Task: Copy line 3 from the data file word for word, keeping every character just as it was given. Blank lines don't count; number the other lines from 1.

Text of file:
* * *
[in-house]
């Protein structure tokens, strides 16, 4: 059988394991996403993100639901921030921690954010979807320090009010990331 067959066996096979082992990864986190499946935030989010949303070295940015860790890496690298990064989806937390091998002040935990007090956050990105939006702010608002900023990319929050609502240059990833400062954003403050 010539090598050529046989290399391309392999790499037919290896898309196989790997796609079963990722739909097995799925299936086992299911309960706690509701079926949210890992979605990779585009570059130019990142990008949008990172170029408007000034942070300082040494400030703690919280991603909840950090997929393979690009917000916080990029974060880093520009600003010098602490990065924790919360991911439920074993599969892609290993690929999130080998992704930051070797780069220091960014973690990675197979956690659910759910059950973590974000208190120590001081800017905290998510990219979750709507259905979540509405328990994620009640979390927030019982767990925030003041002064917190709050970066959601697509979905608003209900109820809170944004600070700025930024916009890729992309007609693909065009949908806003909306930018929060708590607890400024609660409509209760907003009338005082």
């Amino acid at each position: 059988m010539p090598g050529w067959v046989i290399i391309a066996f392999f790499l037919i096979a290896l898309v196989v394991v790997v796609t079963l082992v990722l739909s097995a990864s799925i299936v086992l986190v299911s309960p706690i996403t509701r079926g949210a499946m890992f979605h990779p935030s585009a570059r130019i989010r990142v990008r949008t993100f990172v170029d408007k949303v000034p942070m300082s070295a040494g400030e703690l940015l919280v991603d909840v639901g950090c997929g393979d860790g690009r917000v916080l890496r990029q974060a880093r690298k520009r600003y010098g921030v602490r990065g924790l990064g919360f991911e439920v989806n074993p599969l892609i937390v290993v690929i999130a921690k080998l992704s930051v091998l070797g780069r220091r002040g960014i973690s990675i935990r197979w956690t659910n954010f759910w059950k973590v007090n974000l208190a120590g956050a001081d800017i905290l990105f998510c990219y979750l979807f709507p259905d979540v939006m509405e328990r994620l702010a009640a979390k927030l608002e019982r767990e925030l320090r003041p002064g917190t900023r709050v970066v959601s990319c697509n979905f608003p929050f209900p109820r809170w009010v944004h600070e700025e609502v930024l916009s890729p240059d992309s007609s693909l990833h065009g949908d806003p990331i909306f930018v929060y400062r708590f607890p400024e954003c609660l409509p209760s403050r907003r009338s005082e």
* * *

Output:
């Amino acid at each position: 059988m010539p090598g050529w067959v046989i290399i391309a066996f392999f790499l037919i096979a290896l898309v196989v394991v790997v796609t079963l082992v990722l739909s097995a990864s799925i299936v086992l986190v299911s309960p706690i996403t509701r079926g949210a499946m890992f979605h990779p935030s585009a570059r130019i989010r990142v990008r949008t993100f990172v170029d408007k949303v000034p942070m300082s070295a040494g400030e703690l940015l919280v991603d909840v639901g950090c997929g393979d860790g690009r917000v916080l890496r990029q974060a880093r690298k520009r600003y010098g921030v602490r990065g924790l990064g919360f991911e439920v989806n074993p599969l892609i937390v290993v690929i999130a921690k080998l992704s930051v091998l070797g780069r220091r002040g960014i973690s990675i935990r197979w956690t659910n954010f759910w059950k973590v007090n974000l208190a120590g956050a001081d800017i905290l990105f998510c990219y979750l979807f709507p259905d979540v939006m509405e328990r994620l702010a009640a979390k927030l608002e019982r767990e925030l320090r003041p002064g917190t900023r709050v970066v959601s990319c697509n979905f608003p929050f209900p109820r809170w009010v944004h600070e700025e609502v930024l916009s890729p240059d992309s007609s693909l990833h065009g949908d806003p990331i909306f930018v929060y400062r708590f607890p400024e954003c609660l409509p209760s403050r907003r009338s005082e």